31. Global Positioning System (GPS) Textiles integrated with sensory devices driven by a GPS can detect a user’s exact location anytime and in any weather. Interactive electronic textiles with integratedGPS enhance safety by quickly locating the wearer and allowing the suit to be heated. GPS can provide added safety for firefighters and emergency personnel by facilitating offsite monitoring of vitals

  32. Wireless, hands-free communication Fabric area networks (FANs) enable electronic devices to exchange digital information, power, and control signals within the user’s personal space and remote locations. FANs use wireless RF communication links using currents measuring one nanoamp; these currents can transmit data at speed equivalent to a 2400-baud modem

  33. Cooling – Warming System A new high-tech vest has been developed to help keep soldiers, firefighters, etc. alive in the searing temperatures of deserts, mines and major fires. The vest uses a personal cooling system (PCS), which is based on heat pipe technology which works by collecting body heat through vapor filled cavities in a vest worn on the body. The heat is then transferred via a flexible heat pipe to the atmosphere with the help of an evaporative cooling heat exchanger. The heat exchanger is similar in principle to a bush fridge where a cold cloth is put over a container and the temperature drop caused by evaporation keeps the food cool. It is designed to be worn by personnel underneath NBC (nuclear, biological and chemical) clothing, body armor and other protective clothing.

  34. Warning Signaling A combination of sensors and small flexible light emitting displays (FLED) can receive and respond to stimuli from the body, enabling a warning signal to be displayed or sent. The sensors can monitor EKG, heart rate, respiration, temperature, and pulse oximetry readings. If vital signals were below critical values, a FLED would automatically display, for example, a flashing red light, and a wireless communication system could send a distress signal to a remote location.

  35. What Lies Ahead? • The range and variety of high performance textiles that have been developed to meet present and future requirements are now considerable • Textile materials are now combined, modified and tailored in ways far beyond the performance limit of fibers drawn from the silkworm cocoon, grown in the fields, or spun from the fleece of animals • And the future promises even more! • What new capacities should we expect as a result of future developments in smart/interactive textiles?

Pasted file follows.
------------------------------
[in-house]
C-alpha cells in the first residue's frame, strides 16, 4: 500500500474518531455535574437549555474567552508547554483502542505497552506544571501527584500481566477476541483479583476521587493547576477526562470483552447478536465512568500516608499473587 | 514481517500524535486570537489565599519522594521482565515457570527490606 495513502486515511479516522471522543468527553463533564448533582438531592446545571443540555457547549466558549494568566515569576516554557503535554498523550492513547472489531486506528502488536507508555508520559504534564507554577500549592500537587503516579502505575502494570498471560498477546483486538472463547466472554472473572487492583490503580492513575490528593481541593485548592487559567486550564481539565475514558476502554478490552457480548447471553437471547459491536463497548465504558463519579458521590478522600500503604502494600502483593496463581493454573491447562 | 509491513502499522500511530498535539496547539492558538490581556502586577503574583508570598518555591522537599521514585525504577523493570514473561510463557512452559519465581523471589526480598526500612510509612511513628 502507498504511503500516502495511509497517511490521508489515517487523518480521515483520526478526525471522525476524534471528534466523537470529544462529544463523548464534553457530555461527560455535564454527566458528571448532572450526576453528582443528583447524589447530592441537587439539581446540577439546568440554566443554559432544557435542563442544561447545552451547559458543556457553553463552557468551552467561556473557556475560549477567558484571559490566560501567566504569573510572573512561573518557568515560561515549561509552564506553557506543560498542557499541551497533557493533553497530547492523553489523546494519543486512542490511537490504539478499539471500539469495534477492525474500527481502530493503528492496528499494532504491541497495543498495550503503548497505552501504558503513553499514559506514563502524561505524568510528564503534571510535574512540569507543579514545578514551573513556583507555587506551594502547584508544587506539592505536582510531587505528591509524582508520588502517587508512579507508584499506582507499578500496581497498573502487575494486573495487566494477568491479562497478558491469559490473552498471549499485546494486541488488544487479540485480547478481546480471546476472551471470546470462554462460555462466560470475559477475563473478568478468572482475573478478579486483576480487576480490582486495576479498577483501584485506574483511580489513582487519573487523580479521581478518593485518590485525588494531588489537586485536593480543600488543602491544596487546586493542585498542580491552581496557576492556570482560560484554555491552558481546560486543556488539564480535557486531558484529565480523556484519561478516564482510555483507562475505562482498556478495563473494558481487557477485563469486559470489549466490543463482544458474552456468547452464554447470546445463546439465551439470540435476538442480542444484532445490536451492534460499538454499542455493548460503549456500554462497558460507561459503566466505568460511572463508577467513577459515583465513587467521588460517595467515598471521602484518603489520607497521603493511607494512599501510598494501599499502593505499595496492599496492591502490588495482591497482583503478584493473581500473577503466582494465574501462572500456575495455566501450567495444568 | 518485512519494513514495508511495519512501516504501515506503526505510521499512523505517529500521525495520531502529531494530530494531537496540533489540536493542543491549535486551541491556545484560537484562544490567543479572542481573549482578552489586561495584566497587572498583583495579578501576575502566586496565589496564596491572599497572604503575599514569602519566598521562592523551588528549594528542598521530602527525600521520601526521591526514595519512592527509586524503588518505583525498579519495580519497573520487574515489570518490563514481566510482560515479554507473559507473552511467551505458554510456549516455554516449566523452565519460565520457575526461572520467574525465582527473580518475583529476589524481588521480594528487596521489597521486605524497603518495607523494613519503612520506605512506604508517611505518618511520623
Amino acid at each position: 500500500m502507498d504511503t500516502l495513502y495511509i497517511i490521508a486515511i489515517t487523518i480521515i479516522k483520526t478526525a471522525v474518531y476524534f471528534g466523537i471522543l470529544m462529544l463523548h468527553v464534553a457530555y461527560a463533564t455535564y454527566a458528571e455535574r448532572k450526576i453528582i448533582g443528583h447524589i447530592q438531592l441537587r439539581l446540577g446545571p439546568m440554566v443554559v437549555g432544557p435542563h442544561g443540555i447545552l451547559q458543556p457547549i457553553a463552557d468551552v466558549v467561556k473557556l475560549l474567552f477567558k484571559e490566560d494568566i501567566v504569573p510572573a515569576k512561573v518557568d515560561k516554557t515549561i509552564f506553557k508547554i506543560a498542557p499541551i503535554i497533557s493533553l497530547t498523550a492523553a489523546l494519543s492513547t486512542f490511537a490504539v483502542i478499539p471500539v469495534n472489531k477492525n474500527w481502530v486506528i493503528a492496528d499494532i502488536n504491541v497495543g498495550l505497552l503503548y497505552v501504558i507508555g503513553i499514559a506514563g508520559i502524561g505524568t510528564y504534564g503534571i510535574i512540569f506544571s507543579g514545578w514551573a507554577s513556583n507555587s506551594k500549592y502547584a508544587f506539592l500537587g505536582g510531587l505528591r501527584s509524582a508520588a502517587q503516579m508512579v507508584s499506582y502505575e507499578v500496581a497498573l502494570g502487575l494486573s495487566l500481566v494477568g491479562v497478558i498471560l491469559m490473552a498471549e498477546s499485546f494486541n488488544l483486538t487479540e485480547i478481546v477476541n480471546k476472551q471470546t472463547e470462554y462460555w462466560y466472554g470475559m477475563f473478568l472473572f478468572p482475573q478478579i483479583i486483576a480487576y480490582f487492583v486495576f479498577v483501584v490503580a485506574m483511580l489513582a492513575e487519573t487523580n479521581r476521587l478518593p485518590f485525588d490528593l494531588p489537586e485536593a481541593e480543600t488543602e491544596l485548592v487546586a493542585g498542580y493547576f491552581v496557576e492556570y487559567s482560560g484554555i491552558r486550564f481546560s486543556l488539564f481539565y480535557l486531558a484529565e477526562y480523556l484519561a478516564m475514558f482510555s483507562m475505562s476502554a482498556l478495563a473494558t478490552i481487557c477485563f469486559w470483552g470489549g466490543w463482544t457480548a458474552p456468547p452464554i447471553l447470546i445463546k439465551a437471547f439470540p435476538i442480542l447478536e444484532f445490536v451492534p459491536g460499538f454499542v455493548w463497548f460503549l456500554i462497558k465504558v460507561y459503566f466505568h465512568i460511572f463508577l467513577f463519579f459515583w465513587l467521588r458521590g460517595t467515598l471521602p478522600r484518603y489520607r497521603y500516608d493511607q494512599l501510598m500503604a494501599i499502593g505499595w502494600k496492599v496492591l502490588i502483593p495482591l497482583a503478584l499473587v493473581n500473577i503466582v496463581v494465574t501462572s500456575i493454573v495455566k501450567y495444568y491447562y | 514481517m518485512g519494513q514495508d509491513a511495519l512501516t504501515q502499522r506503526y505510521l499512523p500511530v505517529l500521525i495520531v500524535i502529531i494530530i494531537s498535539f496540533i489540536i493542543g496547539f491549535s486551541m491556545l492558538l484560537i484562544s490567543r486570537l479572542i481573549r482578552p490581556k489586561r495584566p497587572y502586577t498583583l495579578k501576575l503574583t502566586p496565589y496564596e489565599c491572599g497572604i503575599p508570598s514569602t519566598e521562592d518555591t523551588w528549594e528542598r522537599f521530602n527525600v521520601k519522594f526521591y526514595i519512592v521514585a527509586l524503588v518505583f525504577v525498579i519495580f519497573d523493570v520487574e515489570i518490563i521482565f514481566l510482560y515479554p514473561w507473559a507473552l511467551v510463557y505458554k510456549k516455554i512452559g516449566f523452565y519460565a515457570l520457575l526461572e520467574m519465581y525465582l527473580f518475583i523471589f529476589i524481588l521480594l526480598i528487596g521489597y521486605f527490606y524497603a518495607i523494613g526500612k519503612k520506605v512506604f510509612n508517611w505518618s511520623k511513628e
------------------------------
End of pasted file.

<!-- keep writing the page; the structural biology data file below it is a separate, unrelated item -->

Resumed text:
36. The new capability of tera scale takes us three orders of magnitude beyond the present general-purpose and generally accessible computing capabilities. The technology of nano scale takes us three orders of magnitude below the size of most of today’s human-made devices • It allows to arrange molecules inexpensively in most of the ways permitted by physical laws • It lets make supercomputers that fit on the head of a fiber, and fleets of medical nano-robots smaller than a human cell to eliminate cancers, infections, clogged arteries • They should include tera and nano scale magnitudes, complexity, cognition and holism

  37. Fibers are relentlessly replacing traditional materials in many more applications. From super-absorbent diapers, to artificial organs, to construction materials for moon-based space stations • Heat generating/storing fibers/fabrics are now being used in skiwear, shoes, helmets, etc • Fabrics and composites integrated with optical fibers sensors are used to monitor bridges and buildings • Garments integrated with sensors and motherboards can detect and transmit injury and health information of the wearer

  38. Clothing with its own senses and brain are integrated with Global Positioning Systems (GPS) and mobile phone technology to provide the position of the wearer and directions • Biological tissues and organs, like ears and noses, are grown from textile scaffolds made from bio-degradable fibers • Integrated with nano-materials, textiles are imparted with very high energy absorption capacity and other functions such as stain proofing, abrasion resistance, light emission, etc.

  39. THE END